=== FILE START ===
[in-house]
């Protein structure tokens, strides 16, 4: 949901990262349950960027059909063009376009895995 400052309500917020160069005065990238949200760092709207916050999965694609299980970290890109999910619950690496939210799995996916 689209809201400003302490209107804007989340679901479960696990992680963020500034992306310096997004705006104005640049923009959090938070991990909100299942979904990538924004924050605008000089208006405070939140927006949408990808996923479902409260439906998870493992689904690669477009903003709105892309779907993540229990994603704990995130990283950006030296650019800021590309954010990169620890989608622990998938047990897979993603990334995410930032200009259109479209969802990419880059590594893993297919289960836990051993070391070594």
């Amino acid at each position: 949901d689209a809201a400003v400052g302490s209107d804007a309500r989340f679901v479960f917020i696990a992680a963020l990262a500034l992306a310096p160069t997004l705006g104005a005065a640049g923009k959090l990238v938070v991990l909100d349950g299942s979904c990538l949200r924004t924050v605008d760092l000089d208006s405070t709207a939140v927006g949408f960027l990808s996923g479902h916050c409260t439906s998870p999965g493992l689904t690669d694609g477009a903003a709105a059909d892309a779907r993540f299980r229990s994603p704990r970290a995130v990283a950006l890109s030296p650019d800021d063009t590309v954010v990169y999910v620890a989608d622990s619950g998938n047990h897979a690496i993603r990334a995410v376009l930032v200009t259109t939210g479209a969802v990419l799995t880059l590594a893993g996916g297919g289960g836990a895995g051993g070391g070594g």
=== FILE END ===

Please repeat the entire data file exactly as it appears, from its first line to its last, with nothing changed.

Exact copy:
[in-house]
């Protein structure tokens, strides 16, 4: 949901990262349950960027059909063009376009895995 400052309500917020160069005065990238949200760092709207916050999965694609299980970290890109999910619950690496939210799995996916 689209809201400003302490209107804007989340679901479960696990992680963020500034992306310096997004705006104005640049923009959090938070991990909100299942979904990538924004924050605008000089208006405070939140927006949408990808996923479902409260439906998870493992689904690669477009903003709105892309779907993540229990994603704990995130990283950006030296650019800021590309954010990169620890989608622990998938047990897979993603990334995410930032200009259109479209969802990419880059590594893993297919289960836990051993070391070594």
């Amino acid at each position: 949901d689209a809201a400003v400052g302490s209107d804007a309500r989340f679901v479960f917020i696990a992680a963020l990262a500034l992306a310096p160069t997004l705006g104005a005065a640049g923009k959090l990238v938070v991990l909100d349950g299942s979904c990538l949200r924004t924050v605008d760092l000089d208006s405070t709207a939140v927006g949408f960027l990808s996923g479902h916050c409260t439906s998870p999965g493992l689904t690669d694609g477009a903003a709105a059909d892309a779907r993540f299980r229990s994603p704990r970290a995130v990283a950006l890109s030296p650019d800021d063009t590309v954010v990169y999910v620890a989608d622990s619950g998938n047990h897979a690496i993603r990334a995410v376009l930032v200009t259109t939210g479209a969802v990419l799995t880059l590594a893993g996916g297919g289960g836990a895995g051993g070391g070594g």